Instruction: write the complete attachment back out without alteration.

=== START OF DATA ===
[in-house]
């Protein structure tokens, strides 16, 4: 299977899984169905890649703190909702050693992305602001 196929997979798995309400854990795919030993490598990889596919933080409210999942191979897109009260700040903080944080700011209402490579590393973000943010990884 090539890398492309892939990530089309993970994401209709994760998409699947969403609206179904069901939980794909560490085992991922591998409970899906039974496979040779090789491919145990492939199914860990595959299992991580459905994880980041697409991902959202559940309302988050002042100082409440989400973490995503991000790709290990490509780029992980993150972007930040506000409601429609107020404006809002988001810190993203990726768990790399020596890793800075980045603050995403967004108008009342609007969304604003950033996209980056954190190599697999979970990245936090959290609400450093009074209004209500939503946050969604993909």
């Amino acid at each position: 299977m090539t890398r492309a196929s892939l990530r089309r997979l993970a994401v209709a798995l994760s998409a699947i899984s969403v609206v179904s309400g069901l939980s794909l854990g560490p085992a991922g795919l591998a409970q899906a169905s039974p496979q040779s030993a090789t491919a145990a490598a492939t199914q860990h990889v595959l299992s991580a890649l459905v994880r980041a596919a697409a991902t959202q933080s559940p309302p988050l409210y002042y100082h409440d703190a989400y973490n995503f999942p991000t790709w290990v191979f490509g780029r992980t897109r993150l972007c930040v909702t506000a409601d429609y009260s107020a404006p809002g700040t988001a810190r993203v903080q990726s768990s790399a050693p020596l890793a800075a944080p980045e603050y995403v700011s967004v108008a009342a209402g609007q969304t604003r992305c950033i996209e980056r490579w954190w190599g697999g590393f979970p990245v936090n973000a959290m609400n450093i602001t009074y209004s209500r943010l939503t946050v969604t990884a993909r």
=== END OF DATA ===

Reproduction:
[in-house]
């Protein structure tokens, strides 16, 4: 299977899984169905890649703190909702050693992305602001 196929997979798995309400854990795919030993490598990889596919933080409210999942191979897109009260700040903080944080700011209402490579590393973000943010990884 090539890398492309892939990530089309993970994401209709994760998409699947969403609206179904069901939980794909560490085992991922591998409970899906039974496979040779090789491919145990492939199914860990595959299992991580459905994880980041697409991902959202559940309302988050002042100082409440989400973490995503991000790709290990490509780029992980993150972007930040506000409601429609107020404006809002988001810190993203990726768990790399020596890793800075980045603050995403967004108008009342609007969304604003950033996209980056954190190599697999979970990245936090959290609400450093009074209004209500939503946050969604993909």
């Amino acid at each position: 299977m090539t890398r492309a196929s892939l990530r089309r997979l993970a994401v209709a798995l994760s998409a699947i899984s969403v609206v179904s309400g069901l939980s794909l854990g560490p085992a991922g795919l591998a409970q899906a169905s039974p496979q040779s030993a090789t491919a145990a490598a492939t199914q860990h990889v595959l299992s991580a890649l459905v994880r980041a596919a697409a991902t959202q933080s559940p309302p988050l409210y002042y100082h409440d703190a989400y973490n995503f999942p991000t790709w290990v191979f490509g780029r992980t897109r993150l972007c930040v909702t506000a409601d429609y009260s107020a404006p809002g700040t988001a810190r993203v903080q990726s768990s790399a050693p020596l890793a800075a944080p980045e603050y995403v700011s967004v108008a009342a209402g609007q969304t604003r992305c950033i996209e980056r490579w954190w190599g697999g590393f979970p990245v936090n973000a959290m609400n450093i602001t009074y209004s209500r943010l939503t946050v969604t990884a993909r």